Recollections of a Varied Career
CHAPTER VI - MARRIAGE
took the boat for Baltimore, where we heard that the Confederates were crossing the
Potomac, after their victories of the Second Bull Run and Chantilly. I kept on east as
fast as trains would carry me, and reaching Boston Friday, the 12th, learned that my
father and mother, together with Miss Joy (to whom I had become engaged by
correspondence) and her father and mother, were in New York, hoping to meet me on
the arrival of the Guide. Telegrams were sent and they reached home late Saturday
night, when the hardships and perils of war were temporarily forgotten in the pleasure of
Here I should perhaps explain that Miss Joy was the daughter by adoption of the Hon.
David Joy, of Nantucket, Mass., and an old schoolmate at the Hopedale Home School.
Her own father was a descendant of a brother of General Warren, who fell at Bunker
Hill, and her mother was a daughter of Captain Alexander Bunker, who was said to have
brought more oil into Nantucket than any other skipper and had a record of 229 sperm
whales killed with his own hand. Her father and mother both died when she was very
young, and she was adopted, as before said, by Mr. and Mrs. Joy, who were wealthy for
that day and spent their time largely in travel in Europe and elsewhere. Mr. Joy was a
retired ship owner, and had been a member of Governor Everett's Council. Both he
and Mrs. Joy were prominent in reform movements previous to the war, and their
sympathy with such ideas caused them to send their daughter to school in Hopedale.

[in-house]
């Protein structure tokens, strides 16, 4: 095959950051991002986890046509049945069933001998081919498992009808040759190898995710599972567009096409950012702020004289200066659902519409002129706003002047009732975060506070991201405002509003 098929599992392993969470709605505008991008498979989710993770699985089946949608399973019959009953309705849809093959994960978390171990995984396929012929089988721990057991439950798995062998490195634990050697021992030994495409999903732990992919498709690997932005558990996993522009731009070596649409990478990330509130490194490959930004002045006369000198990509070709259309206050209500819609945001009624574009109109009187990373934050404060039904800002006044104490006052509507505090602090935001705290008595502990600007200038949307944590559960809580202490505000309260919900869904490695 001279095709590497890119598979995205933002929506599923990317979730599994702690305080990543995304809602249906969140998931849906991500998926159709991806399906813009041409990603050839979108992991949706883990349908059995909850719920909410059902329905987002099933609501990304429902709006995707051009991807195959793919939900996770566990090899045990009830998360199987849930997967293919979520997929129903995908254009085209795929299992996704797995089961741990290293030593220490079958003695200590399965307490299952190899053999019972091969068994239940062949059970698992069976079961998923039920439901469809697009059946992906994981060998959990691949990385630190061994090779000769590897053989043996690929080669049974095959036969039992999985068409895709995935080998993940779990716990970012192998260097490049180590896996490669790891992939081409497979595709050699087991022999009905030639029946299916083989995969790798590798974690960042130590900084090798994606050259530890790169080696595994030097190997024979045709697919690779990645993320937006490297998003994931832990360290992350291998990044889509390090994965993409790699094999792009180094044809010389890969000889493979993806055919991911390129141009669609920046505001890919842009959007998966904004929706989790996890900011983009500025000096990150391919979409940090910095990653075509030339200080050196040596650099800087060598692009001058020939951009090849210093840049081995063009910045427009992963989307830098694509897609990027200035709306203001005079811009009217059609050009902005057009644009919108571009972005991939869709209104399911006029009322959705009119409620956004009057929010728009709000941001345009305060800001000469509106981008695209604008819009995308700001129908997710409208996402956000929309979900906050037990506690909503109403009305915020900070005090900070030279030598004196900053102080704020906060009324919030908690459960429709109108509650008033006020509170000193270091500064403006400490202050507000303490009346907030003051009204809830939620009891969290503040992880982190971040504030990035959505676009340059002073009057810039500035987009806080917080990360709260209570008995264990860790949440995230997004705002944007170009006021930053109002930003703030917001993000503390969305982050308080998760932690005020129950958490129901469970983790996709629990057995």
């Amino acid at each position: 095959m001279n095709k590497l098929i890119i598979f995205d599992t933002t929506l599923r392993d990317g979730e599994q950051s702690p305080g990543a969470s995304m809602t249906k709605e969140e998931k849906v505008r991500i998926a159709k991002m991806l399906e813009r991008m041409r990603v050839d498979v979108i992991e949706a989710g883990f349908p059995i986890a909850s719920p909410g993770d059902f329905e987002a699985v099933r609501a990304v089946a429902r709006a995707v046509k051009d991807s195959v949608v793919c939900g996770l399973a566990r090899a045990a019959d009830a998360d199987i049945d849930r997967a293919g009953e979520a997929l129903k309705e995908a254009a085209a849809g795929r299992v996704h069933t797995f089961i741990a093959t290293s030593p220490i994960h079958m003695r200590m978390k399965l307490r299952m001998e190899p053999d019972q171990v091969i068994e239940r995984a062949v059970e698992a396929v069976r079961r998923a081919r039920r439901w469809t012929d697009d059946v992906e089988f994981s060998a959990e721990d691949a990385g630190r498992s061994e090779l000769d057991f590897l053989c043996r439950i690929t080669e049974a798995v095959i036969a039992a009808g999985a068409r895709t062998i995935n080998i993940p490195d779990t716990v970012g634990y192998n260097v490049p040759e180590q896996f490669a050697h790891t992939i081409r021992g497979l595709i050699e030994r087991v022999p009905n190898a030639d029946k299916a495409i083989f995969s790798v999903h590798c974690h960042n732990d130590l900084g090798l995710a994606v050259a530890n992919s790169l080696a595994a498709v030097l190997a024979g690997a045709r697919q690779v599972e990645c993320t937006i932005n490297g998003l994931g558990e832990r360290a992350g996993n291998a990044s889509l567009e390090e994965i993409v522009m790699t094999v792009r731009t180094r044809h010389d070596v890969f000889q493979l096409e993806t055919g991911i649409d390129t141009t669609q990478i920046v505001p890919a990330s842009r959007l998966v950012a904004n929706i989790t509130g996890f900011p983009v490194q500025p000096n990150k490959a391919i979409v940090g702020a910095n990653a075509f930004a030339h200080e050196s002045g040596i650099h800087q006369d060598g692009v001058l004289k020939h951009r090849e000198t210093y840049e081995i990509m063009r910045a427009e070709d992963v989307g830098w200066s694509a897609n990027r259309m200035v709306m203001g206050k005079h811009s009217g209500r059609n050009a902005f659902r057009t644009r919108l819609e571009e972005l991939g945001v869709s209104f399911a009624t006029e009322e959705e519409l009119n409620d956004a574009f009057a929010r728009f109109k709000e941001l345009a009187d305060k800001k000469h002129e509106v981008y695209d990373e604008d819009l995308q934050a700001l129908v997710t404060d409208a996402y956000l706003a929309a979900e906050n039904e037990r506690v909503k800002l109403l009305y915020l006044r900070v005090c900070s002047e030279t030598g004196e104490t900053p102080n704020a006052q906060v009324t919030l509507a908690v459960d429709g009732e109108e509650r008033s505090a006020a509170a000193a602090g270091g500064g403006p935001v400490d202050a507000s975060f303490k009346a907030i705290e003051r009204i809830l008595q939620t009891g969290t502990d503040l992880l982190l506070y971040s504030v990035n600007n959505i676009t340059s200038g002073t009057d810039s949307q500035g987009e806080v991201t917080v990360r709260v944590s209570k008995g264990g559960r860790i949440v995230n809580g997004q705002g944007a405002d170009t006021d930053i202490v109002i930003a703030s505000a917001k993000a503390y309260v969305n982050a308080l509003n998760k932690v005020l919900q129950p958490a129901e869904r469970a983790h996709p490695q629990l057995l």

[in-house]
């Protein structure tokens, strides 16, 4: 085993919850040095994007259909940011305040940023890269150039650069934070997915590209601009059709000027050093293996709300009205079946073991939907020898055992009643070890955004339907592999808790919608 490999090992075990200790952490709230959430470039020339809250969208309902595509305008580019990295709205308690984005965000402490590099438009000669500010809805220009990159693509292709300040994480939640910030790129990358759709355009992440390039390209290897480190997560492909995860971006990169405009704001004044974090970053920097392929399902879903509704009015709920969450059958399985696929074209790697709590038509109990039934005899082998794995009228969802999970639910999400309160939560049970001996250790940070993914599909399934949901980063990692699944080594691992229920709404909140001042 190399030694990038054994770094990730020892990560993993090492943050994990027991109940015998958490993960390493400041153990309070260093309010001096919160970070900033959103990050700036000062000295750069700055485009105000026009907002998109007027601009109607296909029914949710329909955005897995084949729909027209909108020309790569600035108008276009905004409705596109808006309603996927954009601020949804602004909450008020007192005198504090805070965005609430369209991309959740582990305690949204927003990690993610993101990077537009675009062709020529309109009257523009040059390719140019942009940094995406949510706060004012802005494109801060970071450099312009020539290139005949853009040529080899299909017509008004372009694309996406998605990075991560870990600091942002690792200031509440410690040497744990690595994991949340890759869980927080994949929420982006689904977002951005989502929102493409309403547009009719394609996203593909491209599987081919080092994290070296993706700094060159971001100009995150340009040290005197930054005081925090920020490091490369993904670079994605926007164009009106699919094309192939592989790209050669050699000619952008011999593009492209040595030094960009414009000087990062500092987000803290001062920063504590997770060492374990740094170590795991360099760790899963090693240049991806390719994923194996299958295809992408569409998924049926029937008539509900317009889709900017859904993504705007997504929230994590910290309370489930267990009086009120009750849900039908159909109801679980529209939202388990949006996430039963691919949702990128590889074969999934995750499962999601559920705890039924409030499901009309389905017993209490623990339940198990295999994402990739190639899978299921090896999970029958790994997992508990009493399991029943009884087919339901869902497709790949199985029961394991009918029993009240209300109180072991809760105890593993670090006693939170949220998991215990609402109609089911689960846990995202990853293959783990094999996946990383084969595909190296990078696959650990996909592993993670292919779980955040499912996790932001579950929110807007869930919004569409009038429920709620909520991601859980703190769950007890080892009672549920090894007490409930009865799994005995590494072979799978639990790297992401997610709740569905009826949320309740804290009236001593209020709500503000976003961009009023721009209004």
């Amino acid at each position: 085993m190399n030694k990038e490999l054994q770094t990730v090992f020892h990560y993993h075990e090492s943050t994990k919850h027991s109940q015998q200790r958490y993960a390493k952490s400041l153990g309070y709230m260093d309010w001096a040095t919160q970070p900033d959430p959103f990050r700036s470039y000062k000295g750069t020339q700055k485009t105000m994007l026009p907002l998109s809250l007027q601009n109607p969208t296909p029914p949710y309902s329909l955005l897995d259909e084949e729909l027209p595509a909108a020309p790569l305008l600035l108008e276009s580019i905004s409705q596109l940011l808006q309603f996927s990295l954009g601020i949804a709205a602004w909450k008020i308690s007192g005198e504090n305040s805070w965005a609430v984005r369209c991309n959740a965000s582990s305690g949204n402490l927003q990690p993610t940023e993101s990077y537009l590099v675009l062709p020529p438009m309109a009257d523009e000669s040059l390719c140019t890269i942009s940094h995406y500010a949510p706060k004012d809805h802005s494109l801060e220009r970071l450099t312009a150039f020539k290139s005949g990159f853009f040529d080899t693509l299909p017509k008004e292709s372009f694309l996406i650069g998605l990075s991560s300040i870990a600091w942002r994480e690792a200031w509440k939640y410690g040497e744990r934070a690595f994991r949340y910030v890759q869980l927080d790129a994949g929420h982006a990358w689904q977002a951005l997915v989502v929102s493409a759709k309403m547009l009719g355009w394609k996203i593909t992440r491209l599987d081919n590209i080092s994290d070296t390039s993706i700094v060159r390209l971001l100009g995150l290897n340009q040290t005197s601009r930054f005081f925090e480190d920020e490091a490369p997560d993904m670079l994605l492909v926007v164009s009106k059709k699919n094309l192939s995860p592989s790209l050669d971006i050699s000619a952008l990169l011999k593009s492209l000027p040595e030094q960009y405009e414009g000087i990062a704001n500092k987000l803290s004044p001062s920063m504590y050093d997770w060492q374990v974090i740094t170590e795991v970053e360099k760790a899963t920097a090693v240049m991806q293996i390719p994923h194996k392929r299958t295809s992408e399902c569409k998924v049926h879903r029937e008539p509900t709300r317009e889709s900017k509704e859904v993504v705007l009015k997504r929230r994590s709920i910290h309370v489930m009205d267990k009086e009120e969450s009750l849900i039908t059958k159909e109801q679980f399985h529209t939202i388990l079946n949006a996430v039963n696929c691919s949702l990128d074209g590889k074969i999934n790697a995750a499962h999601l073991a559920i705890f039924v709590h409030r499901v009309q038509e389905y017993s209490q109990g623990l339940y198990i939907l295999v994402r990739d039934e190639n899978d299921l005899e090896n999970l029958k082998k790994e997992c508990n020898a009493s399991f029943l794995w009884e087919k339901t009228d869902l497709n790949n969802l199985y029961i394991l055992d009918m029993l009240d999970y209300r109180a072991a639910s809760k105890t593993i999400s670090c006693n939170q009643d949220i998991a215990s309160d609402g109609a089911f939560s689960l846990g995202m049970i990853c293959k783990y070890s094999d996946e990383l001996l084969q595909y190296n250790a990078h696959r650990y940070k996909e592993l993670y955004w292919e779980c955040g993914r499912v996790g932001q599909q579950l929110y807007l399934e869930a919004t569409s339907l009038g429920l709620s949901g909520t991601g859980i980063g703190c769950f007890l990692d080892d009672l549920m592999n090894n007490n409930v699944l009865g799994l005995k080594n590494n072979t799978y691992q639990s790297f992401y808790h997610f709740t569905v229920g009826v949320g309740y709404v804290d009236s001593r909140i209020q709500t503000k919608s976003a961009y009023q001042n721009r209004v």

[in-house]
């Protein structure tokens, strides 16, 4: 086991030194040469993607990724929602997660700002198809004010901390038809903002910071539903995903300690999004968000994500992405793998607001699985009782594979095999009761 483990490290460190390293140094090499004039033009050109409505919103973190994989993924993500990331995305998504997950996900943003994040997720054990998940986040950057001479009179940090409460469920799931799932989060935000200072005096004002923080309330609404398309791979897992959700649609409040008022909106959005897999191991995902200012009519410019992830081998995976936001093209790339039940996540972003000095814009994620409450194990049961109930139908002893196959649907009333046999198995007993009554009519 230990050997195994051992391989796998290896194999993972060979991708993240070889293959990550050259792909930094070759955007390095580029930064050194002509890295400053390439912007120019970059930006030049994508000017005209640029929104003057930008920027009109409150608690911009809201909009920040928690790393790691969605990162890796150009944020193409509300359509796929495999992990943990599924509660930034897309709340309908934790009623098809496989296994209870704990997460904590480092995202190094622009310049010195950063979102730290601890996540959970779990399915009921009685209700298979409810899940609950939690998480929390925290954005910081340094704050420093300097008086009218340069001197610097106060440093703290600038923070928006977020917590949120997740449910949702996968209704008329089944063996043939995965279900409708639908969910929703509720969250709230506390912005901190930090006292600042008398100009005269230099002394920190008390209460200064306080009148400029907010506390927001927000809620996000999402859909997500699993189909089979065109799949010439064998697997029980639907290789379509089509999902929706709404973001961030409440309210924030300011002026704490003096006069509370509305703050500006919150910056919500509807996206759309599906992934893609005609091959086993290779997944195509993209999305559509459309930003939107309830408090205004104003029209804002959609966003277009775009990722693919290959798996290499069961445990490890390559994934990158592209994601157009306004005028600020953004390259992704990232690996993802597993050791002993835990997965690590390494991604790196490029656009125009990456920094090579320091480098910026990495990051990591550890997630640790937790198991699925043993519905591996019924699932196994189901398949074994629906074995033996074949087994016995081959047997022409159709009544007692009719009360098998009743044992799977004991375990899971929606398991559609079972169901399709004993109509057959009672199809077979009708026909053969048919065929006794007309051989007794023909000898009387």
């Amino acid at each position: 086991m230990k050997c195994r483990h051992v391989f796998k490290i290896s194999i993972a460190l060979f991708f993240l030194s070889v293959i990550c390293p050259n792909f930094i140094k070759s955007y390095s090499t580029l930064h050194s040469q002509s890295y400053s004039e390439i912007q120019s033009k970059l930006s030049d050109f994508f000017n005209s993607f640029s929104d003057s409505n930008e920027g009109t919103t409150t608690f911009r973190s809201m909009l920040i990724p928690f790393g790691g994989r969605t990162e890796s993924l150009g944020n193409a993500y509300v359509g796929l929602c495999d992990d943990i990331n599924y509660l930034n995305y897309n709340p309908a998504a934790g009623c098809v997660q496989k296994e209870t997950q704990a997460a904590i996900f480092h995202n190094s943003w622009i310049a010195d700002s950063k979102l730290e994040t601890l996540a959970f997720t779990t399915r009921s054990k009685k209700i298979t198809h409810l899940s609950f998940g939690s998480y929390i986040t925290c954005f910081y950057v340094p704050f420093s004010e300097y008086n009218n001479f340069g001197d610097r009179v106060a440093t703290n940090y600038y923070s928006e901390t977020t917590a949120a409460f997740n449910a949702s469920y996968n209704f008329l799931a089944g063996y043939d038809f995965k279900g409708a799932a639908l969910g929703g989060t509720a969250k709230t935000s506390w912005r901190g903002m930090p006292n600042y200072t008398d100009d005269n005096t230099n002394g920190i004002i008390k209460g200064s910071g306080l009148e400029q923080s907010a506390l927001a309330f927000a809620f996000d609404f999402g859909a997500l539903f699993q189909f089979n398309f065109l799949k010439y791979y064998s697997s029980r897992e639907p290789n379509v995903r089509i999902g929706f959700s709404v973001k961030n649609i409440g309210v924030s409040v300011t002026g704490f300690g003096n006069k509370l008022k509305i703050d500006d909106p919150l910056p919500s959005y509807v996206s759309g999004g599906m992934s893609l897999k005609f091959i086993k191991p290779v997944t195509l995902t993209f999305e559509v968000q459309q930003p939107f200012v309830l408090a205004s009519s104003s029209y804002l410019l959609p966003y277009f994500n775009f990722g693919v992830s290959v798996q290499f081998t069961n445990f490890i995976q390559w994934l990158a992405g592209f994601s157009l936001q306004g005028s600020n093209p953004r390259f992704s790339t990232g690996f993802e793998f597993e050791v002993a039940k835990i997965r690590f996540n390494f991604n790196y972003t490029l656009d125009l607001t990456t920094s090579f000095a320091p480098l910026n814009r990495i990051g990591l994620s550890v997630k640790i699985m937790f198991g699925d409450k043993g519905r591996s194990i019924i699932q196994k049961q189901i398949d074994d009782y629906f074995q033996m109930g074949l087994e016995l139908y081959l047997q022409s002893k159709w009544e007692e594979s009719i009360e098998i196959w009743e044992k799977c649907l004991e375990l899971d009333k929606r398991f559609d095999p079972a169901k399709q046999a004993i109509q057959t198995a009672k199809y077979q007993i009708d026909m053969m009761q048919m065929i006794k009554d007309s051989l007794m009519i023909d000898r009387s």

After her graduation there they traveled in Europe for two years, during which time we
kept up a desultory correspondence, and they returned to America shortly before my
enlistment. The correspondence continued after that event and resulted in an
engagement; and this was our first meeting under the new conditions.
The next day, Sunday, was spent as might be imagined under the circumstances.
After a family council we came to the conclusion that it would be better for us to be
married before my return to the army, since Lilla would then be privileged to visit and
care for me in case I should be ill or wounded. This settled, it was decided that we
should be married the next evening, the 15th of September, as I felt obliged to leave for
the seat of war Tuesday. Monday I visited Governor Andrew at Boston, to transact
certain military business and to obtain, if possible, definite knowledge of the location of
my regiment. Concerning the latter I could learn nothing certainly, but I received an
order to join it with the least possible delay. I was unable to return home till the last train
and did not reach the house till seven P.M., the hour of the wedding being eight. At the
appointed hour, or a little later, the ceremony was performed by my good friend, Rev.
Adin Ballou, of whom I have before written, our immediate families and Mrs. Ballou being
the only wedding guests. My wife, like many other brides, wore a dress from Paris, --
not ordered for the occasion, but purchased by her there a year before, while traveling.
I was arrayed in a new uniform, with huge captain's straps upon the shoulders, a pair of
new cavalry boots and white cotton gloves completing the inventory. We were not
married upon as long notice or in as much style as might be considered desirable to-
day, but I don't think we lived the less happily for want of either. My age at the date of
my marriage was twenty years and five months, and my wife was nearly seventeen